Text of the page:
7. Finally, what advice would you offer writers who are writing novels and marketing them (either traditionally or indie?)

Alison: When you have an idea for a novel, pitch it to a handful of strangers. Modify your pitch according to whether their eyes glaze over or not. Then write a one page synopsis. Pitch that as an extended pitch to some trusted friends. Modify accordingly.

Write the entire novel. Do not show any of it to anyone until you’ve finished a draft.

Rewrite, again without showing it to anyone, until you can’t do anything AT ALL to make it better. Send it to a couple trusted beta readers, rewrite, repeat, then submit to some contests. If you place well in the contests, start pitching it and sending out cold queries.

Don’t get input until you have a full draft. That way madness lies. And never finishing.

Debra: Find a supportive group of writers and join that group. If, after time, you find they’re not the right group for you, find another group. Take advice, but not too much advice. Don’t lose YOUR sight of YOUR story even if everyone else is telling you it’s all wrong. They can criticize your grammar, your plot holes, your world-building, but not your story. Hold your story close to your heart and don’t let go.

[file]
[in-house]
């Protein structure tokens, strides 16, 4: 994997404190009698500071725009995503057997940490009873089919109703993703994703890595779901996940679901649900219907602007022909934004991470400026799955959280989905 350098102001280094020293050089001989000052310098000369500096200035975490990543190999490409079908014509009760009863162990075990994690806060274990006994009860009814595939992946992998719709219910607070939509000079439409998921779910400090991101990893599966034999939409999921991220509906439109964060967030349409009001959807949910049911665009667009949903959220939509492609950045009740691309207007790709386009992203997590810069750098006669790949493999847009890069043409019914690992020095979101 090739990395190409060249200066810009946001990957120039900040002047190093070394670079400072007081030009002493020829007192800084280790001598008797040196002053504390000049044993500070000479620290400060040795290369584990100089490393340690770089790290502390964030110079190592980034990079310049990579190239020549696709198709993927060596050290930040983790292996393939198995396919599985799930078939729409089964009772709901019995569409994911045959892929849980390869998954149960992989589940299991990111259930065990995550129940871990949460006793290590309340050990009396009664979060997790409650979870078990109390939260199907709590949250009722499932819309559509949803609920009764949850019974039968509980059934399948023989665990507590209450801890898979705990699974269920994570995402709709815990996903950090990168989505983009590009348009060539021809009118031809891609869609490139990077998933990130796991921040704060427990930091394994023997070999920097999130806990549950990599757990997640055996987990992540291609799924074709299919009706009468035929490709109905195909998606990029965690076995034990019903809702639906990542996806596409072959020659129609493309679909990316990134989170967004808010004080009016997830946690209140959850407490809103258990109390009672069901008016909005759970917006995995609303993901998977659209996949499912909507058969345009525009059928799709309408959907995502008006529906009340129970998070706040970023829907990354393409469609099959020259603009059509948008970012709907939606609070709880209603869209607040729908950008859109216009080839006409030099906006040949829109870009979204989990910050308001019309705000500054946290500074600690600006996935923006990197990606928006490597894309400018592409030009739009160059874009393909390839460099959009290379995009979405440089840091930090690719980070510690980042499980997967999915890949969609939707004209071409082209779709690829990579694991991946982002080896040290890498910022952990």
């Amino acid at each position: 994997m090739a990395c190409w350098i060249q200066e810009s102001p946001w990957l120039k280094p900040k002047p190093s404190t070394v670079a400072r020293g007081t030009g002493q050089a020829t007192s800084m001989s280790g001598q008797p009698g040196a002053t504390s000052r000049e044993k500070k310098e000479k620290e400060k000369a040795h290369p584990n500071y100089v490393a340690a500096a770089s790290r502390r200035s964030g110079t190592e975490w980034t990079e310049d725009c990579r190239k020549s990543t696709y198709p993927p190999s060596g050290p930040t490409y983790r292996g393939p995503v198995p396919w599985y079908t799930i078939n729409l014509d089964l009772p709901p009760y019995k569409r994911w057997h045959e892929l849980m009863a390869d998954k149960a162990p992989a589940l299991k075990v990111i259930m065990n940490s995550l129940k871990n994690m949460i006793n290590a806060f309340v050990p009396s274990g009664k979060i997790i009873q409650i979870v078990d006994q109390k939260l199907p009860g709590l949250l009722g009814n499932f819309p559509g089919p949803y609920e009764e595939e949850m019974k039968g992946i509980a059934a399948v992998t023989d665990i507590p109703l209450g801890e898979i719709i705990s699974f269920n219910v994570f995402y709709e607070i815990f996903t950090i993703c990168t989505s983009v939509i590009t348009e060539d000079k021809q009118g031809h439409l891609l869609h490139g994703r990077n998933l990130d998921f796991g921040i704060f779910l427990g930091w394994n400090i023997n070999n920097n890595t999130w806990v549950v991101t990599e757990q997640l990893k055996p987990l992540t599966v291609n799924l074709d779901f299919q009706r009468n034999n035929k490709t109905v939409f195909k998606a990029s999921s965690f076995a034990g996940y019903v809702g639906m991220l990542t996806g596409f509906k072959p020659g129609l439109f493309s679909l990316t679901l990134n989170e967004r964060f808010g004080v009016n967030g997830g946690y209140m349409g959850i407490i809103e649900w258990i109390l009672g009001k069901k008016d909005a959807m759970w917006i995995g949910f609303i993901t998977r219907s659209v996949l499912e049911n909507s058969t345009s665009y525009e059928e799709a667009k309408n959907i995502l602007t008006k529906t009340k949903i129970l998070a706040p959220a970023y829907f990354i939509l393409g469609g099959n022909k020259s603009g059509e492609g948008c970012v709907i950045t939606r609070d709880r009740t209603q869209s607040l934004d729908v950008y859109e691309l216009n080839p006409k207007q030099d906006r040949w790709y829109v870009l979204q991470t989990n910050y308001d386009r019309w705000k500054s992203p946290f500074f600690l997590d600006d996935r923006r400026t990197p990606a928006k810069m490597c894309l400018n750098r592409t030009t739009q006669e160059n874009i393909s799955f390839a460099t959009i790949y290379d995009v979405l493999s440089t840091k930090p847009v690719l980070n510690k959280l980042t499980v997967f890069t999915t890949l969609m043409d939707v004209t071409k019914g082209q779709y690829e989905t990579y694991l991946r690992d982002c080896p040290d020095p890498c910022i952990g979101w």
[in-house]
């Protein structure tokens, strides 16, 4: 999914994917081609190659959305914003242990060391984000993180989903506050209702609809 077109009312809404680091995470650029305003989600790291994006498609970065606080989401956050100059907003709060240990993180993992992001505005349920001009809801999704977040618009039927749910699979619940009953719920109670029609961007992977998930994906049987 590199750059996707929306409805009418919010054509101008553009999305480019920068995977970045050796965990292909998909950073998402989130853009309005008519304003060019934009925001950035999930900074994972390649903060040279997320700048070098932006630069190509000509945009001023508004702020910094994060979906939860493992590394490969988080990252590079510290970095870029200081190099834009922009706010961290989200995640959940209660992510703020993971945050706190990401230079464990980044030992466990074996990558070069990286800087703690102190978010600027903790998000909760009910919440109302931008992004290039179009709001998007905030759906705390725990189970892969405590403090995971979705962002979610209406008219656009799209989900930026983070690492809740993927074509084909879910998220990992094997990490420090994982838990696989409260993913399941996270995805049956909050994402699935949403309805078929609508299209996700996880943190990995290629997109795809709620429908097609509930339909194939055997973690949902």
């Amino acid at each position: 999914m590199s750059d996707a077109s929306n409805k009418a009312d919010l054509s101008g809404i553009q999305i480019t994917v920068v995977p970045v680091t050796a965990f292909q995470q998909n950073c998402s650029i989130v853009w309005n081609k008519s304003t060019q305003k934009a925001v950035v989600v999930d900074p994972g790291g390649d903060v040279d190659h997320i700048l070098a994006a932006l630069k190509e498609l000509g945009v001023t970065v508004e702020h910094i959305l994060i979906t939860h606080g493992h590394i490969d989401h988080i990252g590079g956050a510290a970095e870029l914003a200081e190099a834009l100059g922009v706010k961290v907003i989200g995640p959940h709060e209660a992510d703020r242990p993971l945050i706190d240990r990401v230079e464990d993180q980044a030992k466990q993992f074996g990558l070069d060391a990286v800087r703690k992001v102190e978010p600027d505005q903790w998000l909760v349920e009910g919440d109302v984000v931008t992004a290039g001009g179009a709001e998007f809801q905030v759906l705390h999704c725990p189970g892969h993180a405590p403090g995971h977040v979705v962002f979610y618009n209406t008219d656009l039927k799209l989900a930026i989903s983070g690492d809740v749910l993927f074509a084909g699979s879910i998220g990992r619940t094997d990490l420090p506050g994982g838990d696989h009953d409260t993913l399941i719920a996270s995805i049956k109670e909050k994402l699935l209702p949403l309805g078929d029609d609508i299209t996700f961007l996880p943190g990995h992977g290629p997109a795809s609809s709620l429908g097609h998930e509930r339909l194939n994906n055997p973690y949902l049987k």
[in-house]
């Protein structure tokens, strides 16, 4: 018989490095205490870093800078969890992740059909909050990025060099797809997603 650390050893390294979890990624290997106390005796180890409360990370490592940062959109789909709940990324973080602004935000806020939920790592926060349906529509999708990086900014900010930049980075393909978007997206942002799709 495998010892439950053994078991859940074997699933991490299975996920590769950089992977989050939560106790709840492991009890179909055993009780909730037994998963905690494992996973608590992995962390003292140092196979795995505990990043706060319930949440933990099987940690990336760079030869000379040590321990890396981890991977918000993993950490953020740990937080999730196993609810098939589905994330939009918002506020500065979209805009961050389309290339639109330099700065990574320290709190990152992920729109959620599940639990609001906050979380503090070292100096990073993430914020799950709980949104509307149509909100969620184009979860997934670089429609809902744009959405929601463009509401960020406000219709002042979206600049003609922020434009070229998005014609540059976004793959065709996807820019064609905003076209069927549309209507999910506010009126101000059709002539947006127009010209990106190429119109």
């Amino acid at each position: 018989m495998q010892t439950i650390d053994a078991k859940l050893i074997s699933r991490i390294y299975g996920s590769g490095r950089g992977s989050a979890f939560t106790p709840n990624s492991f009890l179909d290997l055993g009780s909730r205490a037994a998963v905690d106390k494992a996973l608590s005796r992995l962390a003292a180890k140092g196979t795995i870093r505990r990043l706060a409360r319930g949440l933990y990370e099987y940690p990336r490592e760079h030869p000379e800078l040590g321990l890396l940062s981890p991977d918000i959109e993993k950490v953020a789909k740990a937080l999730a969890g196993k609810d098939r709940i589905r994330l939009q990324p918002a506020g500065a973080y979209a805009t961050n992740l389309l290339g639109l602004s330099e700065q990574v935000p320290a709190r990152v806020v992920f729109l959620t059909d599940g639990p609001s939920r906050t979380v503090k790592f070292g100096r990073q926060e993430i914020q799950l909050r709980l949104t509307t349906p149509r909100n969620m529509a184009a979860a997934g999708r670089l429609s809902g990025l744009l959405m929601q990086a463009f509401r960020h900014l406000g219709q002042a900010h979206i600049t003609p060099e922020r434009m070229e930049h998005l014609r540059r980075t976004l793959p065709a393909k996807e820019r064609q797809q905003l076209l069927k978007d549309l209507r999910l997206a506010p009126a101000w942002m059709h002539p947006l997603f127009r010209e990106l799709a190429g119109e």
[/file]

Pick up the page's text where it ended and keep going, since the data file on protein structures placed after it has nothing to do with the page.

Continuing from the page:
Camille: We’re so lucky to live in an era where there is space for almost every voice. Though writing is art, selling books is a business and has to be treated as such no matter how unromantic. The advice I’d give to almost anyone entering into the business side of things is to be kind to yourself: there is no one, easy way to get where you’re going. It’s almost impossible to divorce your art from your emotions, so in order to endure the slings and arrows to come, focus on what you can control. Have a cry if needed, then pick yourself up. It’s okay to share your frustrations, but a constant stream of negativity on social media or even inside your own office does nothing but trap a writer inside a box of despair. Concentrate on how to get your book to the readers that want it, and then fight until you get it to them. Be proud of your best work and then find the path that belongs to your particular feet.